CS LEWIS

“We read to know we are not alone.” – C.S. Lewis

frost

“I took the one less traveled by, and that has made all the difference.”  – Robert Frost

Hemingway

“I love sleep.  My life has the tendency to fall apart when I’m awake, you know?”  – Ernest Hemingway

hemingway 2

“Write drunk; edit sober.” – Ernest Hemingway

john green

“Maybe there’s something you’re afraid to say, or someone you’re afraid to love, or somewhere you’re afraid to go.  It’s gonna hurt.  It’s gonna hurt because it matters.”  – John Green

kerouac

” Because the only people for me are the mad ones.” – Jack Kerouac

palahniuk

“Nothing of me is original.  I am the combined efford of everybody I’ve ever known.”  – Chuck Palahniuk – Invisible Monsters

poe

“I became insane with long intervals of horrible sanity.”  – Edgar Allen Poe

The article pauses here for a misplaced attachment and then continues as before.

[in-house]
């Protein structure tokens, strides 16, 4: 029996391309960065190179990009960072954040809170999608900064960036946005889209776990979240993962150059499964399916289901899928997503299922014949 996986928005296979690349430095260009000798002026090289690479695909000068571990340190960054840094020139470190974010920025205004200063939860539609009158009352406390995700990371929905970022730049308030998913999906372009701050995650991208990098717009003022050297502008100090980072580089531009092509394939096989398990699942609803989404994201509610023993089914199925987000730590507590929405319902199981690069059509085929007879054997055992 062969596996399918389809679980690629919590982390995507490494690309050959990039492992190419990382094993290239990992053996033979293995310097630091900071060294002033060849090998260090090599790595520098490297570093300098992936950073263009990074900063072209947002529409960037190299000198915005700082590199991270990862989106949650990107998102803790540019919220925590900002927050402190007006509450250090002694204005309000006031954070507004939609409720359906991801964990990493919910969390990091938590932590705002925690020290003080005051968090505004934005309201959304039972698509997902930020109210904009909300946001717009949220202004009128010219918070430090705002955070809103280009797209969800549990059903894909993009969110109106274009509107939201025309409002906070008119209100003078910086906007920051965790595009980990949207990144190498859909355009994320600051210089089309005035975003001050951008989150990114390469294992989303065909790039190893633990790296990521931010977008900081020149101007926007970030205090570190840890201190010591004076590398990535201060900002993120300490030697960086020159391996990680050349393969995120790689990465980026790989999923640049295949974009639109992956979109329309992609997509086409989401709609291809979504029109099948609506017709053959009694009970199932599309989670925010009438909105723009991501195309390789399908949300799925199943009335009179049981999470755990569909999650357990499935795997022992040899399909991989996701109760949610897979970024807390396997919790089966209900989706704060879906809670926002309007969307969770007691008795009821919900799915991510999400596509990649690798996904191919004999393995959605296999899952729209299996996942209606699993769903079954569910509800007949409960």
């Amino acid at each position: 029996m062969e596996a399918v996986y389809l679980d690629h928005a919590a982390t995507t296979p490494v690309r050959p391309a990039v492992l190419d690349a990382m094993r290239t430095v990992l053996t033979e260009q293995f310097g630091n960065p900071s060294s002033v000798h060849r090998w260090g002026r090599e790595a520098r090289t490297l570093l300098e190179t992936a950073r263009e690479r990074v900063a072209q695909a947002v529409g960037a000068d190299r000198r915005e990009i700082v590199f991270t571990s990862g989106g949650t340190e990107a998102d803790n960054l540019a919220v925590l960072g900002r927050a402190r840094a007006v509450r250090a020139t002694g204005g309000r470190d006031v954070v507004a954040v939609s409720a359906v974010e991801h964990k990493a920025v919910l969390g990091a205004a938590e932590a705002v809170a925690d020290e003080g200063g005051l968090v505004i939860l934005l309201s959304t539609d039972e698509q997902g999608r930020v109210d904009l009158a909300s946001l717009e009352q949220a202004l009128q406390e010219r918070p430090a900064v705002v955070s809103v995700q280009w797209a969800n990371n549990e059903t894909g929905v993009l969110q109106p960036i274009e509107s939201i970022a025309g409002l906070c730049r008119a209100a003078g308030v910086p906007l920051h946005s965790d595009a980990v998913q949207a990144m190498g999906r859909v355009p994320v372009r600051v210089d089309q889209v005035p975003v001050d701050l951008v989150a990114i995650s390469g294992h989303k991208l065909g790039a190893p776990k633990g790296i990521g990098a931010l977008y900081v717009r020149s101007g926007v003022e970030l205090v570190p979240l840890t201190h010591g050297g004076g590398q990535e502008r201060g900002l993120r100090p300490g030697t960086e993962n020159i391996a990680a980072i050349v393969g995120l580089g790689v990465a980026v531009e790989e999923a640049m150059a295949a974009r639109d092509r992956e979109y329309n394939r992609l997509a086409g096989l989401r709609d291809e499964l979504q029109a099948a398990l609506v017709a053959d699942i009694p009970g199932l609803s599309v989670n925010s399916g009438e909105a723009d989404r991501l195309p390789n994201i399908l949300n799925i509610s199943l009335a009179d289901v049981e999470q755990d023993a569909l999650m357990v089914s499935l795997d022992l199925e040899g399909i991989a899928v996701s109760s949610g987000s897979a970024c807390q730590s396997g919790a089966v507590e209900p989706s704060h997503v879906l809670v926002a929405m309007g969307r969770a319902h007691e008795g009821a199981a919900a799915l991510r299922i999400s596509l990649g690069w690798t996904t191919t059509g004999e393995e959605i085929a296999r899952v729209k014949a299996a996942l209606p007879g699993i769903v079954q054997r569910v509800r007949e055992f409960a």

rowling 3

“Happiness can be found even in the darkest of times, if one only remembers to turn on the light.”  – J.K. Rowling – Harry Potter

rowling 4

“You do care.  You care so much you feel as though you will bleed to death with the pain of it.” – J.K. Rowling – Harry Potter

rowling 5

“Words, in my humble opinion, are the most inexhaustible source of magic we have.” – J.K Rowling – Harry Potter

rowling 6

“It is the unknown we fear when we look upon death and darkness, nothing more.”  – J.K. Rowling

Steven King

“Books are a uniquely portable magic.”  – Stephen King

vonnegut

“Everything was beautiful and nothing hurt.”  – Kurt Vonnegut 

collins

“It takes ten times longer to put yourself back together as it does to fall apart.”  – Suzanne Collins – The Hunger Games

Collins2

“You never forget the face of the person who is your last hope.” – Suzanne Collins – The Hunger Games

Do you have any favourite book quotes of your own?  If so, leave them in the comments, we love discovering new quotes and new authors, and maybe it will inspire our next review!

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The Talisman by Stephen King and Peter Straub

“The world was half made of death” – The Talisman by Stephen King and Peter Straub

From Lauren’s Perspective: